There's an old saying: Money is meant to be spent. After all, why else are you working if not to enjoy your money and make life better for the people you love? However, it's important to know how and why you spend money to control your habits so you're not spending recklessly.
Let's take a closer look at the main categories of spending: needs, wants and wishes. These will look different for everyone. Understanding these three buckets, and how you look at them with your priorities and values in mind, will help you choose how to spend—and save—wisely.
Needs: Critical items for everyday life
This area of spending includes the basic necessities:
- Housing. Your rent or mortgage payment as well as home maintenance costs—whatever it takes to keep a roof over your head. Housing costs should also include homeowner or renter insurance so you are covered in case of disaster.
- Utilities. Having a home is important, but you also need to keep the water running and the heat, air conditioning and lights on.
- Food. Everyone needs to eat.
- Clothing. Whether you shop at a thrift store or retail boutique, it's important to have comfortable, well-fitting, in-season clothes to wear.
- Health care. Depending on the kind of health insurance you have, you might need to pay for premiums, co-pays and deductibles as part of your overall out-of-pocket health care costs.
- Transportation. Whether you lease a car, own a car, or use public transportation, this is an essential category of spending to help you get to work, visit friends and family, and participate in everyday life.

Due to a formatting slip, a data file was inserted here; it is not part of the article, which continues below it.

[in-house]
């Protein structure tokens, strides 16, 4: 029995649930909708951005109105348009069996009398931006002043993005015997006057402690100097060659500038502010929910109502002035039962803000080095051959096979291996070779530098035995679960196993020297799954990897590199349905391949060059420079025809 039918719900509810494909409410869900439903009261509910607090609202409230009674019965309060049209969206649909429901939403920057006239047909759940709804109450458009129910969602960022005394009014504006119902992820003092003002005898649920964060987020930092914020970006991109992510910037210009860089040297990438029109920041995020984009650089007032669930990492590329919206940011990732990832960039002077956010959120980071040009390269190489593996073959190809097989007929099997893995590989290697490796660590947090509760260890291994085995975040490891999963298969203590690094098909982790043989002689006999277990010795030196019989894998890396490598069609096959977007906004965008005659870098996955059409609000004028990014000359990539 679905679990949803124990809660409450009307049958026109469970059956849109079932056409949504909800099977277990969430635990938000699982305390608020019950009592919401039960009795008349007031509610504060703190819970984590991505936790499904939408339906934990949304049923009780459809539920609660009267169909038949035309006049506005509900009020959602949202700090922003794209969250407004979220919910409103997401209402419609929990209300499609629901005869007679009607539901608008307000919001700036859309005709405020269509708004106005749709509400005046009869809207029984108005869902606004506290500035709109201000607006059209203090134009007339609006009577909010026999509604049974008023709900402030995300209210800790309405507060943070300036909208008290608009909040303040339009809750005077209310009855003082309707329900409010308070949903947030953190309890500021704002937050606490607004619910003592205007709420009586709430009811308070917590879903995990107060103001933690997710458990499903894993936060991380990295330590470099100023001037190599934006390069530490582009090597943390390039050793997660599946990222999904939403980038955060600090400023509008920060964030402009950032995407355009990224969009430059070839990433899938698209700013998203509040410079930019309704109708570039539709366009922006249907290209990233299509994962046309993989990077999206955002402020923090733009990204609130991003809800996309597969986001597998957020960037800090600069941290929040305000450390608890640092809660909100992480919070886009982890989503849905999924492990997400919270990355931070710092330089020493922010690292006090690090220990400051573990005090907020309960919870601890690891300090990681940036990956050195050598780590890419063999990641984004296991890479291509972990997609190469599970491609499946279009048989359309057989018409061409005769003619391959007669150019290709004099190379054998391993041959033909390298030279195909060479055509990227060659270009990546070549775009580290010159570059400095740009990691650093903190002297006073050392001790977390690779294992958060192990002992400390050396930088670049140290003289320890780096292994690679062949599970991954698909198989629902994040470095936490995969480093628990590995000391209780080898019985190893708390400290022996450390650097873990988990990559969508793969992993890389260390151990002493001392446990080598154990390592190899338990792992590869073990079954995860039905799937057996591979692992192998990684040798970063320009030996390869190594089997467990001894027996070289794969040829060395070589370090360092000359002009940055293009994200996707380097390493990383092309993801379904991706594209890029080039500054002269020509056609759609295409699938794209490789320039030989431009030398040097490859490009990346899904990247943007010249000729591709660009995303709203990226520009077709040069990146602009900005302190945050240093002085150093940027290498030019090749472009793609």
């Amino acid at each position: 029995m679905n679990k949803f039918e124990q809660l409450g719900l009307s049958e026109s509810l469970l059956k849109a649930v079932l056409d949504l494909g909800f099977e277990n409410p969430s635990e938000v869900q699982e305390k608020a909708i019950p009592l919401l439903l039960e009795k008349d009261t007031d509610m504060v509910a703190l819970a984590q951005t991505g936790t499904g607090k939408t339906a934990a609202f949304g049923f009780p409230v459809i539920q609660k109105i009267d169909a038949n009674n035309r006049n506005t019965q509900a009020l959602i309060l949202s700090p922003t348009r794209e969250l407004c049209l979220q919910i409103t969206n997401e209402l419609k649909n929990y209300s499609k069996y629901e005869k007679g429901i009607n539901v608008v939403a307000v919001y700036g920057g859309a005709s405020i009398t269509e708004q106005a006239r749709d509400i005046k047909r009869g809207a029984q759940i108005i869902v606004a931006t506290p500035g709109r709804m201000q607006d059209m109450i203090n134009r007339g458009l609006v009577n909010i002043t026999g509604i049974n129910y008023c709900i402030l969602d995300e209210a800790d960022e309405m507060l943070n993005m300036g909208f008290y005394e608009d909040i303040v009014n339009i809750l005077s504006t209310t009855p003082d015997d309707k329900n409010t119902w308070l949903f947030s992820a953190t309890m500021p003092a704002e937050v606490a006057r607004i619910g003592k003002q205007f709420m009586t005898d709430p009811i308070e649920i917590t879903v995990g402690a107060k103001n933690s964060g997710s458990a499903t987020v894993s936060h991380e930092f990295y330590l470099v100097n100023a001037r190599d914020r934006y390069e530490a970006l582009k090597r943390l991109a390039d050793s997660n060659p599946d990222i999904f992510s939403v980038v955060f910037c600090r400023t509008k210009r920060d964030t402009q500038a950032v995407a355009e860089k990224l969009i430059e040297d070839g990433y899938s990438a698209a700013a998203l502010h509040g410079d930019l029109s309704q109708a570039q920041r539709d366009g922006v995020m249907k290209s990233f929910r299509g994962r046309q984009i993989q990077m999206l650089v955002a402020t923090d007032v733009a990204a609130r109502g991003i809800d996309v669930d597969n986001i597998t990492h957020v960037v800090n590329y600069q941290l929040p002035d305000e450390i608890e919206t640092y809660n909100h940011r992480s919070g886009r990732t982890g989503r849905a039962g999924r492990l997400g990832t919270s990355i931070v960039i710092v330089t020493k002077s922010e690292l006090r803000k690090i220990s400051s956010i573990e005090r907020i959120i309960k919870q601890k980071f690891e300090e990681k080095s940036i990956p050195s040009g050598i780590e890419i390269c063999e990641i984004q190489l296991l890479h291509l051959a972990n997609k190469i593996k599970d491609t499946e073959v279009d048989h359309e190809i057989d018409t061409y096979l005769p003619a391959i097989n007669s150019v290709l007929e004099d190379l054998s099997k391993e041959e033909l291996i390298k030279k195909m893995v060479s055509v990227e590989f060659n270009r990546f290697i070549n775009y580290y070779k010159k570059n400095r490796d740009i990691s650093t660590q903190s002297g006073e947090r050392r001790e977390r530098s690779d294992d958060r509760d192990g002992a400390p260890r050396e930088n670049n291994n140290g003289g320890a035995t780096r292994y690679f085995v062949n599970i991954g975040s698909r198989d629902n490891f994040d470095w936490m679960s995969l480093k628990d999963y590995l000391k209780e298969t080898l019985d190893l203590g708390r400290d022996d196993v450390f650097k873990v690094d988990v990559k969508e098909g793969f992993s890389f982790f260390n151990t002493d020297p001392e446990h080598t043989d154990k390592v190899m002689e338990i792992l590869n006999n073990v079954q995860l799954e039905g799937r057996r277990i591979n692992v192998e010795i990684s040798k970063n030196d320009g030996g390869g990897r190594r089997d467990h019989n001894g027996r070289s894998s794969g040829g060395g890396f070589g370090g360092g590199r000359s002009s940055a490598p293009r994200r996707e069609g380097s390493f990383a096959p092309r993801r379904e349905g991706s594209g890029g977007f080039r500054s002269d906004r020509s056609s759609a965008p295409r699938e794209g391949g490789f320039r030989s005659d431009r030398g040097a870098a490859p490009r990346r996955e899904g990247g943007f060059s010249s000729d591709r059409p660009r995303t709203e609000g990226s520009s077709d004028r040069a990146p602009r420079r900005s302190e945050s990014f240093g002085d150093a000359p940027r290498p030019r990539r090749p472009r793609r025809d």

You might have some flexibility in spending on these needs. Some people can get by with a modest clothing budget by purchasing used clothes from thrift stores while others might save money on utilities by skipping air conditioning (based on where you live). If you know how much you spend on your needs, you'll have a solid foundation for your monthly budget.
Wants: Important to you for your quality of life
If you can cover your needs with room to spare in your budget, you could have an enhanced lifestyle. Your spending might expand to include things you want but don't necessarily need:
- Take-out meals and restaurants. While food is a need, going out to eat is not. Relying on groceries is far less expensive than dining at restaurants, but you might decide you want that every so often.
- Gym memberships. Instead of exercising at home or outdoors, you might go to a dedicated place to focus on your physical fitness.
- Subscriptions. Reading your favorite magazine every month, listening to podcasts and music ad-free, or watching shows and movies via an online streaming service—these monthly costs may seem like a need but are actually just a want.
- New (or new to you) car. If you're relying on public transportation or a hand-me-down car, you might be thinking about buying or leasing a car of your own. If there are other transportation options available to you, this is definitely something that's just nice to have.
- Vacation. Traveling and staying at hotels or resorts might not be a need, but having new experiences in new places is an essential element that people crave at times. Taking a low-cost trip, such as camping, might fill this want—or you might find that a beach getaway is something you're willing to pay for.
The difference between needs and wants is about upgrading your lifestyle. It's possible to have a simple lifestyle on a budget that covers your needs and a few wants here and there, but if you want more features and frills, you'll need to spend a bit more.
Wishes: Icing on the cake